Junior Ashley Danley Wins Prestigious Udall Scholarship
Over the past year, Florida State University students have been the recipients of numerous prestigious awards, including Rhodes, Truman and Goldwater scholarships. Now the Morris K. Udall Scholarship can be added to that impressive list of student accomplishments.
Ashley Danley, a junior from Cape Coral, Fla., who is double-majoring in environmental engineering and civil engineering, this month became the first Florida State student in 13 years to win the Udall scholarship, which is given to college undergraduates who are working to preserve and protect their national heritage through studies in the environment. With the scholarship, she will receive up to $5,000 for tuition, room and board, or other educational expenses, as well as a trip to a four-day Udall Scholars Orientation in Tucson, Ariz., to meet with other scholarship winners, elected officials, environmental and tribal leaders.
One of Danley's key interests is in developing sanitation systems and providing safe drinking water for developing countries — Haiti in particular. To that end, she founded the group "Dare to Love: Project Haiti" (www.daretoloveprojecthaiti.org), members of which plan to travel to that impoverished country this summer and work to improve the water quality in two small villages. The students also plan to be involved in the construction of a school building; the introduction of an in-ground cistern; the assembly of a windmill for the transportation of water; and the installation of a solar-powered light that will afford schoolchildren a place to read and study after dark.
"Ashley exemplifies the spirit of an environmental and civil engineer," said Amy Chan Hilton, an associate professor of environmental engineering who has worked closely with Danley. "Not only does she excel in the classroom as a dual major in environmental engineering and civil engineering, but Ashley has pursued her passion for making a positive impact in people's lives through her technical expertise.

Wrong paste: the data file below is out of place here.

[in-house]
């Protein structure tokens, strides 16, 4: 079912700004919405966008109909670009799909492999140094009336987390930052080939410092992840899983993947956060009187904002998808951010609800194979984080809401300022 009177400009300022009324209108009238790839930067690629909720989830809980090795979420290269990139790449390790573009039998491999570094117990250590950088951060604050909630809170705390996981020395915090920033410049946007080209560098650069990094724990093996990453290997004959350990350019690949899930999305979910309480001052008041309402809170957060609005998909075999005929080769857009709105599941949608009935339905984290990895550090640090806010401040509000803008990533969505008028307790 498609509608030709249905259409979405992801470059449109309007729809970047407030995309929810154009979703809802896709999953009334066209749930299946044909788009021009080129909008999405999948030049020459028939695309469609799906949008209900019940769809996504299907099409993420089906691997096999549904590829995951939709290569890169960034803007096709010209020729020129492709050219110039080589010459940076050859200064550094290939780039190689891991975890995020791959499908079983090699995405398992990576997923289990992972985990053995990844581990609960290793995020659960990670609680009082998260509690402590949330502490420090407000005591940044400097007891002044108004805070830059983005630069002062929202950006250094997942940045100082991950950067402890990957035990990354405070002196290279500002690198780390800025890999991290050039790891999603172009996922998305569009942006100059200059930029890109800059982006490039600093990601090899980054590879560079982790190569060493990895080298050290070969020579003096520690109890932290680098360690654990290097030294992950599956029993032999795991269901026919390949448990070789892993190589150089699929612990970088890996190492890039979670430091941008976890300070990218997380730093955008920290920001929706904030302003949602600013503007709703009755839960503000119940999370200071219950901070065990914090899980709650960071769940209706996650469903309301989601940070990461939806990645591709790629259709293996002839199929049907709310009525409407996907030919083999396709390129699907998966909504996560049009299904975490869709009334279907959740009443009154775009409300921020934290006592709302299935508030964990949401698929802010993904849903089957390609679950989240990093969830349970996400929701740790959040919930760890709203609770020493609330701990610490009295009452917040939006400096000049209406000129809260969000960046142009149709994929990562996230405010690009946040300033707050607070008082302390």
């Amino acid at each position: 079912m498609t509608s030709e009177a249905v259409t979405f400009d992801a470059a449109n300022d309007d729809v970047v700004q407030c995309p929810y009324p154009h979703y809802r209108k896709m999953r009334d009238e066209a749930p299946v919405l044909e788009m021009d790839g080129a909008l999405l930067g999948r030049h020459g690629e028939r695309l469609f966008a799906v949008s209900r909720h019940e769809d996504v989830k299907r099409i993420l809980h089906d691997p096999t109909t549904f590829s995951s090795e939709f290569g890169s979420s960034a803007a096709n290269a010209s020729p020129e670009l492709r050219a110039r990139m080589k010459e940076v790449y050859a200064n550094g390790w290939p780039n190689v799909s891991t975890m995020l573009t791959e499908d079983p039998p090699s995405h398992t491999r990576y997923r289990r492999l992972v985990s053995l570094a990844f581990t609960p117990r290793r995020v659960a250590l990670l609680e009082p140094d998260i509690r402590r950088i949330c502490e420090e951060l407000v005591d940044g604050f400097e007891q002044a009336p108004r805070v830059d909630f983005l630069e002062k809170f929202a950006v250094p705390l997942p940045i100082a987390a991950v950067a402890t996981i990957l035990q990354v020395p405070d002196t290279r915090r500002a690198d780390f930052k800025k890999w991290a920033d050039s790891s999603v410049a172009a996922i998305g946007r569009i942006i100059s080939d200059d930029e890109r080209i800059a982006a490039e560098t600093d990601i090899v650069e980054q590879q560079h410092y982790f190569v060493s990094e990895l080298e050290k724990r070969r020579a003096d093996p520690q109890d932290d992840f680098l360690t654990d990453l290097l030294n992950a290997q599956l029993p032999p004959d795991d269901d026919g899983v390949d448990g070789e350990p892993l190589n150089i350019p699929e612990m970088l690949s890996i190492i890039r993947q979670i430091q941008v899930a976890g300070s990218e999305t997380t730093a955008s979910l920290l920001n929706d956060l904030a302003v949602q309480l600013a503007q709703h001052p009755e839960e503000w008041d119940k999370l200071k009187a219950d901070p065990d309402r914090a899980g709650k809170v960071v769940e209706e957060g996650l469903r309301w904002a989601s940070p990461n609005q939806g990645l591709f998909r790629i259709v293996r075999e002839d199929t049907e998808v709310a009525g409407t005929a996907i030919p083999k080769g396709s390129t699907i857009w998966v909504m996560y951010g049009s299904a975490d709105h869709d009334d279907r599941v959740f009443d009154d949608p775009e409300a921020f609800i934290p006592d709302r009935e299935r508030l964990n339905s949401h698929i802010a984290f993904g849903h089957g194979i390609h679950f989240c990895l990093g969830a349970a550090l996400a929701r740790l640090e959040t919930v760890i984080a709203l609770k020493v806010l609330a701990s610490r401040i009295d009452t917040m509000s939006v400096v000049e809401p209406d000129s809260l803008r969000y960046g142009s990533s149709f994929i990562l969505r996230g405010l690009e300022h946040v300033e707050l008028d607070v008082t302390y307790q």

"I expect that Ashley will be a leader in the environmental engineering field and will serve areas of great need," Hilton said. "We are so proud of Ashley and know that she will represent the Department of Civil and Environmental Engineering and Florida State well as a Udall Scholar."
In addition to Danley, another Florida State University student was chosen as an Honorable Mention by the Morris K. Udall Foundation. Brandy Saffell, a junior from Tampa, Fla., who is double-majoring in international affairs and anthropology, will receive a one-time honorarium of $350.
"We are thrilled to have Ashley and Brandy recognized by the Udall Foundation," said Meredith Simpson, the interim director of Florida State's Office of National Fellowships, which helps students pursue nationally competitive scholarships and fellowships. "Their research and work will make a difference in countless lives all over the world."
Out of 515 applicants nationwide, the Morris K. Udall Foundation chose 50 scholarship winners and 80 honorable mentions.
Prior to Danley, only one other Florida State student had won a Udall scholarship. Teresa M. Vargas accomplished that feat in 1996.
Established by the U.S. Congress in 1992, the Morris K. Udall Foundation (www.udall.gov) honors the 30-year legacy of public service of its namesake, a longtime U.S. representative from Arizona who died in 1998. The foundation "seeks future leaders across a wide spectrum of environmental fields, including policy, engineering, science, education, urban planning and renewal, business, health, justice, and economics. The Foundation also seeks future Native American and Alaska Native leaders in public and community health care, tribal government, and public policy affecting Native American communities, including land and resource management, economic development, and education."
"Not only does she excel in the classroom as a dual major in environmental engineering and civil engineering, but Ashley has pursued her passion for making a positive impact in people's lives through her technical expertise."
Amy Chan Hilton
Florida A&M University-Florida State University College of Engineering